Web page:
Stochastic modeling of precipitation events with the SPM2D is based on appropriate PDFs of all input parameters required by the model. These PDFs are estimated using an adequate set of representative past heavy rainfall events. Because the characteristics of the ambient conditions and thus the precipitation regimes change throughout the year, we seasonally differentiate the estimated PDFs between spring (March–April–May – hereafter MAM), summer (June–July–August – JJA), autumn (September–October–November – SON), and winter (December–January–February – DJF).

In the first step, a sufficient and appropriate subset of relevant historic
events was identified. Here, an event is defined as a period of 1 or more
days with persistent precipitation above a certain threshold of daily totals.
An extension to multi-day events is reasonable for considering time delays in
discharge response or flood waves traveling along river networks

We define the historic event set according to maximum areal precipitation.
For this, we simply accumulate the (equidistant) 24 h rainfall
totals

Flow chart of the individual components of the SPM2D (solid boxes) and the corresponding input variables (PDFs; dashed boxes). Loops are highlighted as ellipsis or bold dashed arrows. The constant model parameters are illustrated as the shaded box.

Event precipitation starts on the first day that exceeds

In the next step, we identified the PDFs most appropriate for statistically
describing each of the seven atmospheric input parameters, the event
duration

To find the PDF that best fits the data, we estimated the appropriate number
of histogram classes according to

The presented SPM2D is an event-based model in the sense that a specified
number

The SPM2D presented in this study is based on two different types of data sets: gridded precipitation data also used to calibrate and verify the model and vertical profiles from radiosondes to initialize the model. Furthermore, the SPM2D is also validated using reanalysis.

Rainfall statistics in our study are based on the regionalized precipitation (REGNIE)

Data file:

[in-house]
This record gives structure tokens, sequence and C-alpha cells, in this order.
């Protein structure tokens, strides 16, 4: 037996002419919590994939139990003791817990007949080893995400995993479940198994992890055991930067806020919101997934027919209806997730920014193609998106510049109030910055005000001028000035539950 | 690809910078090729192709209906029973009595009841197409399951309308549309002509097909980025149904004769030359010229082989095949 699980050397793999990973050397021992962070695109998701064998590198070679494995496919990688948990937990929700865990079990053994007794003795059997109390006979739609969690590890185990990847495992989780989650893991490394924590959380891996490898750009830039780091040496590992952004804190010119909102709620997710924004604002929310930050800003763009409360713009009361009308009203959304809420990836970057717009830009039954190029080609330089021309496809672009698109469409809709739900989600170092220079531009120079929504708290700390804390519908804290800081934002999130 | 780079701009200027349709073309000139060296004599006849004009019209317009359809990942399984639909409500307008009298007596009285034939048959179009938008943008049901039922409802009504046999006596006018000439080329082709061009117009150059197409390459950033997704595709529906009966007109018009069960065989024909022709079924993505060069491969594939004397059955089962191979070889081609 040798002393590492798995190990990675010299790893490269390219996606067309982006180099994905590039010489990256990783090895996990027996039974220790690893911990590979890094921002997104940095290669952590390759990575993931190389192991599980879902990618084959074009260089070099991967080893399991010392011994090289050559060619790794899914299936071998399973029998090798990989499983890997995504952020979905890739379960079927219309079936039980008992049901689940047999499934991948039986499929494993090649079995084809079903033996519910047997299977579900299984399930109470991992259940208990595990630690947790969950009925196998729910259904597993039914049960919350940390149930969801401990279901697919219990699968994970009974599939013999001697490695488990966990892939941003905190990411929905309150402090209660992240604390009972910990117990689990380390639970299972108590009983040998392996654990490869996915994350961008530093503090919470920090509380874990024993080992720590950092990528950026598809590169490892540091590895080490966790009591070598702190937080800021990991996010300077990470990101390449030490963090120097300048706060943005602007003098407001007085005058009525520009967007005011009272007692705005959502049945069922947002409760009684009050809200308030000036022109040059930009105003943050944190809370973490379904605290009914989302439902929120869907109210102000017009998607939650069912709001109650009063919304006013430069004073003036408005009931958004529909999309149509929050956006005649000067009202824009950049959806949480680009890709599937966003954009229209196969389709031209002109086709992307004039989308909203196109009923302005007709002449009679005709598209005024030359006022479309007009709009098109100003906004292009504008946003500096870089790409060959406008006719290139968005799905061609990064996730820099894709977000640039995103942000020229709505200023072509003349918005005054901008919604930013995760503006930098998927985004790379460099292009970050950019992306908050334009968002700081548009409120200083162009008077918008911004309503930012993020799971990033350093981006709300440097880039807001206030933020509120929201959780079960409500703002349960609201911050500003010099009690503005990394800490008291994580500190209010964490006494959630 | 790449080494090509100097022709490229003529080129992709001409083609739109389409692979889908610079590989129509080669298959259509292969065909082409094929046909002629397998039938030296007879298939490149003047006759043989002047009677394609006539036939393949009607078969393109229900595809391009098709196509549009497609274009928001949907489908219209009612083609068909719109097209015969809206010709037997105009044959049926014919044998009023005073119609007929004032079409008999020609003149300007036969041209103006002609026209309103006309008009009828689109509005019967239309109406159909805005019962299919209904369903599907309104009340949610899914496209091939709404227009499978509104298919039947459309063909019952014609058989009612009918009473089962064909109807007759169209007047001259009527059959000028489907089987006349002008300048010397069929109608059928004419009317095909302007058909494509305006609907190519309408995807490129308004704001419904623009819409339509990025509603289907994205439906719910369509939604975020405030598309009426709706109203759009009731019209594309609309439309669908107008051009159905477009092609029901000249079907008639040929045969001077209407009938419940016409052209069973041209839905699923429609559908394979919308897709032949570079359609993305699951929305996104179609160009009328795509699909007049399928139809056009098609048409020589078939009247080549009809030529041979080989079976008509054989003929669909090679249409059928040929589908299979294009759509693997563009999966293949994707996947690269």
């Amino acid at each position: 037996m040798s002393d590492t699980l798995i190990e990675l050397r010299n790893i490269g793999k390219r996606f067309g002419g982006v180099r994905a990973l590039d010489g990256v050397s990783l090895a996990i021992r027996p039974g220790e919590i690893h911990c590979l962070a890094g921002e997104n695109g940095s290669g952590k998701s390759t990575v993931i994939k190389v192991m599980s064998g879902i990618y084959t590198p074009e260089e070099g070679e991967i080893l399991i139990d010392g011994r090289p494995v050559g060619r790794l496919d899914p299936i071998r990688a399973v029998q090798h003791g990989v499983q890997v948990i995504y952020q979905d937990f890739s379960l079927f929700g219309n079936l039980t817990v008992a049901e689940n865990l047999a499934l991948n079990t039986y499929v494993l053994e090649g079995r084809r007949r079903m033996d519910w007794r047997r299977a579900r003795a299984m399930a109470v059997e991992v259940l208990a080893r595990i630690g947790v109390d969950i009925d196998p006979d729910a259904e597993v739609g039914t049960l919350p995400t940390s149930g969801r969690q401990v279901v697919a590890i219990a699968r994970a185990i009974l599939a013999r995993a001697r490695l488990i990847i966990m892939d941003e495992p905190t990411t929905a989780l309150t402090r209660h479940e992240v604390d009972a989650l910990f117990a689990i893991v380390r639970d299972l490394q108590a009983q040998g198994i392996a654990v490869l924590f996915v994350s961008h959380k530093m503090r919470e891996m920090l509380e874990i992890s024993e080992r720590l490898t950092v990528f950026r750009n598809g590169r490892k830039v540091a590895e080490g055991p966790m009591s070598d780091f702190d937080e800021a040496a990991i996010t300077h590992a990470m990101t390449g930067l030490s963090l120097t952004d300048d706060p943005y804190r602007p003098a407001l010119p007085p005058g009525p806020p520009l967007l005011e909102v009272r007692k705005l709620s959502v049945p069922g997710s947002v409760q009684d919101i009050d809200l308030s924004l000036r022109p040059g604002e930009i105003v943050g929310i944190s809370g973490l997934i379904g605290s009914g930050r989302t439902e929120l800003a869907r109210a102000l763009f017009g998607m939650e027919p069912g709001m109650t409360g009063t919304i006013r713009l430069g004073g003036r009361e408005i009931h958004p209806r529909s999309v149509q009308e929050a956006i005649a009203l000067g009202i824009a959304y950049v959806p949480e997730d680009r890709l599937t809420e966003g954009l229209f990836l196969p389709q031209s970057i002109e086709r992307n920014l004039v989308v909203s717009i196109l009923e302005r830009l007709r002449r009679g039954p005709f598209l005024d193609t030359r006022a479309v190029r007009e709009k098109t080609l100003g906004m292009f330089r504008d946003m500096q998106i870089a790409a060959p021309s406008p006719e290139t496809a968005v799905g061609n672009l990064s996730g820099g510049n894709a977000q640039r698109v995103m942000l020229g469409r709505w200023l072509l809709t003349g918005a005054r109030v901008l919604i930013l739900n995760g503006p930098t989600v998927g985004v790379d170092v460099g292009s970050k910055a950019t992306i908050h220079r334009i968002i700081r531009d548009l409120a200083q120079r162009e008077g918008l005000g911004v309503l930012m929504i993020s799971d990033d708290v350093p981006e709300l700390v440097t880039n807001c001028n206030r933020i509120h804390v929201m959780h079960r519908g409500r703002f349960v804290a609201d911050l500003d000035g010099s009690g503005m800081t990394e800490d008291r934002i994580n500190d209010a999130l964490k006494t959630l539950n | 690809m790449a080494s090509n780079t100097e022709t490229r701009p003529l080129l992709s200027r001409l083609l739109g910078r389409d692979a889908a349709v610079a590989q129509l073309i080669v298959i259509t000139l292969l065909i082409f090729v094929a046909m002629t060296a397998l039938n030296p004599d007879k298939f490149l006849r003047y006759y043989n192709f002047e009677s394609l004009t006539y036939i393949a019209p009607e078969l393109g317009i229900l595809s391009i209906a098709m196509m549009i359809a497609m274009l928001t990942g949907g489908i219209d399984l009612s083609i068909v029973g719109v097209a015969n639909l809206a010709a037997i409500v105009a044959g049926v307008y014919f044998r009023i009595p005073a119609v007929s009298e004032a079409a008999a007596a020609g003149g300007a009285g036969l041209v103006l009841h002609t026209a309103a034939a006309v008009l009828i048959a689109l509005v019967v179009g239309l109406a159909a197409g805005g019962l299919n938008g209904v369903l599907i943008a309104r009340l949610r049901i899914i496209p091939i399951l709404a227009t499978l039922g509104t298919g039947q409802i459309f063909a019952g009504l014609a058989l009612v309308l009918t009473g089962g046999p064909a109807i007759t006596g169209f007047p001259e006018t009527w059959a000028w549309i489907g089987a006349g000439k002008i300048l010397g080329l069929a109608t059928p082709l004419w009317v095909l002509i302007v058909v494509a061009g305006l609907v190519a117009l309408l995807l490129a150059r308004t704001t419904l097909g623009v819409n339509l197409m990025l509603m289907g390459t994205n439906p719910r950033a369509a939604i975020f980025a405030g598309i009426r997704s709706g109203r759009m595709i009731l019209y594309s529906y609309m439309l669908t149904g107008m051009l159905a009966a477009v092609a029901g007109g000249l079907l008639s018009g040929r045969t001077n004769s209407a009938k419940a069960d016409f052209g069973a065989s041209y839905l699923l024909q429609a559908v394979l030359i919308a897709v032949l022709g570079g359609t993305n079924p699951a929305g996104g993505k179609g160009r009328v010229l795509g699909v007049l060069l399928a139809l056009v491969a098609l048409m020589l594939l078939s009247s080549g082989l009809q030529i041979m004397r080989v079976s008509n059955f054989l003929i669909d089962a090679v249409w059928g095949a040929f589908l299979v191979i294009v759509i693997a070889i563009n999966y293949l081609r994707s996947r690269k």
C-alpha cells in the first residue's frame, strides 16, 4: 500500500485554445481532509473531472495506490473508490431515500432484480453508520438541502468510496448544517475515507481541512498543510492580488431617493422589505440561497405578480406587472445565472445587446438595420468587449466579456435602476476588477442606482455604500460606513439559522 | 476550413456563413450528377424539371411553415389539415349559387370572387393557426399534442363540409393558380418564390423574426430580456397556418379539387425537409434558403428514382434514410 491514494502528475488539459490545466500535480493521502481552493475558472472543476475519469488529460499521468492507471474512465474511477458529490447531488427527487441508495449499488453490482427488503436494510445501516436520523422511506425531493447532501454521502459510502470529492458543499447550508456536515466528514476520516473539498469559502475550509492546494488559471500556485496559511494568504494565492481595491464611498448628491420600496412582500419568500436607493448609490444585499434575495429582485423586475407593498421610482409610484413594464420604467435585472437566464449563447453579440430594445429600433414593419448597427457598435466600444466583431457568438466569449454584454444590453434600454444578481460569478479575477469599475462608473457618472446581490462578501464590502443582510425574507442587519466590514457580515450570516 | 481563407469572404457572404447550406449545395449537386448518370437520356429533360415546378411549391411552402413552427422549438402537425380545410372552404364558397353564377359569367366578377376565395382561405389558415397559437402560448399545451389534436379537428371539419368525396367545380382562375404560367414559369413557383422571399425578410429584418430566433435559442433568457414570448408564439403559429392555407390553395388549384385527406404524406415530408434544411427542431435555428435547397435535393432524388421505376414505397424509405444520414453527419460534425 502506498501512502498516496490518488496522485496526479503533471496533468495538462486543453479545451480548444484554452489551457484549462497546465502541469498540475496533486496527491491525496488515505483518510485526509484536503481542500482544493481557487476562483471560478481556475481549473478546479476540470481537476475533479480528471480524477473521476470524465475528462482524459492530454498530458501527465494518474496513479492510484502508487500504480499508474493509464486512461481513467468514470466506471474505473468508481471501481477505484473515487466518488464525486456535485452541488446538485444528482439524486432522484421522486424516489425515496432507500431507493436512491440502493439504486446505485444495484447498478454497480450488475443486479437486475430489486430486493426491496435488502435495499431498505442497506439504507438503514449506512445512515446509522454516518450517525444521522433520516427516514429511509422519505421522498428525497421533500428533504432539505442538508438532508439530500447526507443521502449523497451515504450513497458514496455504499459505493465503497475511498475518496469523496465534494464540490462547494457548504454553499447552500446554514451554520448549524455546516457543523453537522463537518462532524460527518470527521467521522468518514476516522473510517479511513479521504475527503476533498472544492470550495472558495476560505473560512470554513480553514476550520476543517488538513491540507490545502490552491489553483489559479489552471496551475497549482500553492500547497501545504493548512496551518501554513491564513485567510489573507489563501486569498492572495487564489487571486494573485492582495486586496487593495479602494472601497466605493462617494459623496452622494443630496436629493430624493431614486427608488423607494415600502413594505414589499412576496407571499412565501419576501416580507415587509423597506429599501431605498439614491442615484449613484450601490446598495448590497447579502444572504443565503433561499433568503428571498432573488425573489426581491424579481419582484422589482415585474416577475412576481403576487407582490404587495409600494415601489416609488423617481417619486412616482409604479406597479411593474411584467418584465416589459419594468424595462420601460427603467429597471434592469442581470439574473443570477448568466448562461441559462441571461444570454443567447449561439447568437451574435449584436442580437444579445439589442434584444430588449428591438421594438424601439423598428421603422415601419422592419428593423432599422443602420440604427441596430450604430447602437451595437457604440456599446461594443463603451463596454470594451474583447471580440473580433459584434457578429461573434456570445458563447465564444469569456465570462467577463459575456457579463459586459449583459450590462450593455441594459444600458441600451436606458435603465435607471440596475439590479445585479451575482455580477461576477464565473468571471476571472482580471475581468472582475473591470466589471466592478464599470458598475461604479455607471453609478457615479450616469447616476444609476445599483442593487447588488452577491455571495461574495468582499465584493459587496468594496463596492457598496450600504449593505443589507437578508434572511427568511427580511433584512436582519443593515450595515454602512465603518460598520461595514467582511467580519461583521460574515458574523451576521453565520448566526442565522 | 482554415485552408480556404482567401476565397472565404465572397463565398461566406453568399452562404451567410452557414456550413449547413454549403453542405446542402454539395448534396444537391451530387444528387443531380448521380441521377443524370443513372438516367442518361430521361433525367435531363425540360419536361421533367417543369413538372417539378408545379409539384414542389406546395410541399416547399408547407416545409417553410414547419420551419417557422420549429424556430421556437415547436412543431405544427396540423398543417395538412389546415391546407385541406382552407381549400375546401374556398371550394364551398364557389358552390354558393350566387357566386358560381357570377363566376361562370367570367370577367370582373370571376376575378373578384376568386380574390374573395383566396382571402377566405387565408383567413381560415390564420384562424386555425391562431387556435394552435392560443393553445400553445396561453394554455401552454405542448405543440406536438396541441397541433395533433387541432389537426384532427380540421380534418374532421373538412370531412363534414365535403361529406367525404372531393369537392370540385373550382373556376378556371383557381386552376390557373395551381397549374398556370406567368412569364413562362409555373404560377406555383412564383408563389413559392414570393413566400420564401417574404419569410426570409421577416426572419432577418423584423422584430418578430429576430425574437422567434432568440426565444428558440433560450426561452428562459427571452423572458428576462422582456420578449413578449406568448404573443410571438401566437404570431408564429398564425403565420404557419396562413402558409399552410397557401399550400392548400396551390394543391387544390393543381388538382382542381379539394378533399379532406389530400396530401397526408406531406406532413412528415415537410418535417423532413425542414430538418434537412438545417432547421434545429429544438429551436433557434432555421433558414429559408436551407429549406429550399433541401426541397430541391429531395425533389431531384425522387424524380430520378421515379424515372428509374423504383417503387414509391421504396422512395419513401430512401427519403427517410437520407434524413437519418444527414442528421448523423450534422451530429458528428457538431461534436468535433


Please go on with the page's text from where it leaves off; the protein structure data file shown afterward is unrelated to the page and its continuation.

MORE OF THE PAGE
data provided by the German Weather Service (DWD). REGNIE is a
gridded data set of 24 h totals (06:00 to 06:00 UTC) based on several thousand
climate stations more or less evenly distributed across Germany (so-called RR
collective). The REGNIE algorithm interpolates the observations to a regular
grid of 1 km

In our study, we use REGNIE data from 1951 to 2016 to identify the top200
event set (see previous section); to estimate the duration of the events, the
front factor

The seven input parameters (see Sect.

The vertical profiles, provided by the Integrated Global Radiosonde Archive (IGRA)
from the National Climatic Data Center

The stochastic generation of enhanced precipitation streaks associated with
embedded convection, namely their length and width (

The SPM2D simulation results are additionally validated with high-resolution
reanalysis from the non-hydrostatic Consortium for Small-scale Modeling (COSMO)
model in climate mode

The SPM2D is calibrated with the top200 events (training data) by adjusting
the free model parameters

In order to determine appropriate values of the free parameters, a large
number of model simulations were carried out. Whereas one parameter was
successively varied, the others were kept constant. The selected ranges and
increments of the parameters listed in Table

Range of values of the free model parameters used for the calibration of the model.

The model skill was evaluated using the skill score